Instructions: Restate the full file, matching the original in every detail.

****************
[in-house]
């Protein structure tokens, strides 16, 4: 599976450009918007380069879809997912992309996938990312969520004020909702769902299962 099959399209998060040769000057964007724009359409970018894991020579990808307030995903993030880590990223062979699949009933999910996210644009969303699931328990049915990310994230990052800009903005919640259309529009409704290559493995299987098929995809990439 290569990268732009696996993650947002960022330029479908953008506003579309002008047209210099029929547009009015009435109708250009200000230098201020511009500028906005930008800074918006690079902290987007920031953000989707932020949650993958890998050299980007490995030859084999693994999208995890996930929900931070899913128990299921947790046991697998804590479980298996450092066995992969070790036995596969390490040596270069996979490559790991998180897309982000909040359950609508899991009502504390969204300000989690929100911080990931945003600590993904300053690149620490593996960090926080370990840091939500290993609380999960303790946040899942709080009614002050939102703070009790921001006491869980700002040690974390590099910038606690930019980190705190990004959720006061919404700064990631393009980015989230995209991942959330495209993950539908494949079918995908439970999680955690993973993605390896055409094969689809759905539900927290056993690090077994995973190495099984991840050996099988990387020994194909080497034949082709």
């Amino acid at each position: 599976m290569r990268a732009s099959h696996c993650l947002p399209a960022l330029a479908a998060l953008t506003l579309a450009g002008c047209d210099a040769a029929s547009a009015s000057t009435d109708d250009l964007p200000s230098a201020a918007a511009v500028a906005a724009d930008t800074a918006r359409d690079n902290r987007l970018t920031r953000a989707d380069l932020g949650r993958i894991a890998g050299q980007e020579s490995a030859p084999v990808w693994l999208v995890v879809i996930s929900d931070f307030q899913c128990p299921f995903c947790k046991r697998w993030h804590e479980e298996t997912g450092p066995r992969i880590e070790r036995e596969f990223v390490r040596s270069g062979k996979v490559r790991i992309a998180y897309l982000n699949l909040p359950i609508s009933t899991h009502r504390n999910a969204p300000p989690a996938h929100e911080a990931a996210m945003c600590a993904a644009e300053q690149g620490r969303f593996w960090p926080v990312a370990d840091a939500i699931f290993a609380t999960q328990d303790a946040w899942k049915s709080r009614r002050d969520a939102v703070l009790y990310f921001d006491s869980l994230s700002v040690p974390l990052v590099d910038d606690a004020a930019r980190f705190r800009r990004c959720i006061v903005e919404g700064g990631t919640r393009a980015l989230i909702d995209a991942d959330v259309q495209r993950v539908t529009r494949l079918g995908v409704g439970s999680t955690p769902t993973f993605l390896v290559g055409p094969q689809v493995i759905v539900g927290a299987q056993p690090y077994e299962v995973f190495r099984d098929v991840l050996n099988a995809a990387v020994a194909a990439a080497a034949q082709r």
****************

[in-house]
């Protein structure tokens, strides 16, 4: 599976450009918007380069879809997912992309996938990312969520004020909702769902299962 099959399209998060040769000057964007724009359409970018894991020579990808307030995903993030880590990223062979699949009933999910996210644009969303699931328990049915990310994230990052800009903005919640259309529009409704290559493995299987098929995809990439 290569990268732009696996993650947002960022330029479908953008506003579309002008047209210099029929547009009015009435109708250009200000230098201020511009500028906005930008800074918006690079902290987007920031953000989707932020949650993958890998050299980007490995030859084999693994999208995890996930929900931070899913128990299921947790046991697998804590479980298996450092066995992969070790036995596969390490040596270069996979490559790991998180897309982000909040359950609508899991009502504390969204300000989690929100911080990931945003600590993904300053690149620490593996960090926080370990840091939500290993609380999960303790946040899942709080009614002050939102703070009790921001006491869980700002040690974390590099910038606690930019980190705190990004959720006061919404700064990631393009980015989230995209991942959330495209993950539908494949079918995908439970999680955690993973993605390896055409094969689809759905539900927290056993690090077994995973190495099984991840050996099988990387020994194909080497034949082709």
């Amino acid at each position: 599976m290569r990268a732009s099959h696996c993650l947002p399209a960022l330029a479908a998060l953008t506003l579309a450009g002008c047209d210099a040769a029929s547009a009015s000057t009435d109708d250009l964007p200000s230098a201020a918007a511009v500028a906005a724009d930008t800074a918006r359409d690079n902290r987007l970018t920031r953000a989707d380069l932020g949650r993958i894991a890998g050299q980007e020579s490995a030859p084999v990808w693994l999208v995890v879809i996930s929900d931070f307030q899913c128990p299921f995903c947790k046991r697998w993030h804590e479980e298996t997912g450092p066995r992969i880590e070790r036995e596969f990223v390490r040596s270069g062979k996979v490559r790991i992309a998180y897309l982000n699949l909040p359950i609508s009933t899991h009502r504390n999910a969204p300000p989690a996938h929100e911080a990931a996210m945003c600590a993904a644009e300053q690149g620490r969303f593996w960090p926080v990312a370990d840091a939500i699931f290993a609380t999960q328990d303790a946040w899942k049915s709080r009614r002050d969520a939102v703070l009790y990310f921001d006491s869980l994230s700002v040690p974390l990052v590099d910038d606690a004020a930019r980190f705190r800009r990004c959720i006061v903005e919404g700064g990631t919640r393009a980015l989230i909702d995209a991942d959330v259309q495209r993950v539908t529009r494949l079918g995908v409704g439970s999680t955690p769902t993973f993605l390896v290559g055409p094969q689809v493995i759905v539900g927290a299987q056993p690090y077994e299962v995973f190495r099984d098929v991840l050996n099988a995809a990387v020994a194909a990439a080497a034949q082709r």